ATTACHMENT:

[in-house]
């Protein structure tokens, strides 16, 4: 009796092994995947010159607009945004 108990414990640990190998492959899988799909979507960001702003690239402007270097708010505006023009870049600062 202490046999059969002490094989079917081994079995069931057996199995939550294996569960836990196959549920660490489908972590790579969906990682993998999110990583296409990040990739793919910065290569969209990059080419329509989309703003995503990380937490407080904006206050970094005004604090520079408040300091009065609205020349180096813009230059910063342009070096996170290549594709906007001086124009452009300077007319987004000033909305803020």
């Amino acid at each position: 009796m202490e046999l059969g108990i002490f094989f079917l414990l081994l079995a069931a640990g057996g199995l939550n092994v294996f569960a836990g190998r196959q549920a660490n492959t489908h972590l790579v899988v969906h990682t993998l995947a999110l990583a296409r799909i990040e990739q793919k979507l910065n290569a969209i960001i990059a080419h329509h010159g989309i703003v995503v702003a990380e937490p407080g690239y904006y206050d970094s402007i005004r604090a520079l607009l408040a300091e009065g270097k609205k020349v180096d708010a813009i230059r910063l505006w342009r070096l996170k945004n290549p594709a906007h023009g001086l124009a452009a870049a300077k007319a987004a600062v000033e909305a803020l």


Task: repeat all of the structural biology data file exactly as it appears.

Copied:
[in-house]
């Protein structure tokens, strides 16, 4: 009796092994995947010159607009945004 108990414990640990190998492959899988799909979507960001702003690239402007270097708010505006023009870049600062 202490046999059969002490094989079917081994079995069931057996199995939550294996569960836990196959549920660490489908972590790579969906990682993998999110990583296409990040990739793919910065290569969209990059080419329509989309703003995503990380937490407080904006206050970094005004604090520079408040300091009065609205020349180096813009230059910063342009070096996170290549594709906007001086124009452009300077007319987004000033909305803020």
């Amino acid at each position: 009796m202490e046999l059969g108990i002490f094989f079917l414990l081994l079995a069931a640990g057996g199995l939550n092994v294996f569960a836990g190998r196959q549920a660490n492959t489908h972590l790579v899988v969906h990682t993998l995947a999110l990583a296409r799909i990040e990739q793919k979507l910065n290569a969209i960001i990059a080419h329509h010159g989309i703003v995503v702003a990380e937490p407080g690239y904006y206050d970094s402007i005004r604090a520079l607009l408040a300091e009065g270097k609205k020349v180096d708010a813009i230059r910063l505006w342009r070096l996170k945004n290549p594709a906007h023009g001086l124009a452009a870049a300077k007319a987004a600062v000033e909305a803020l």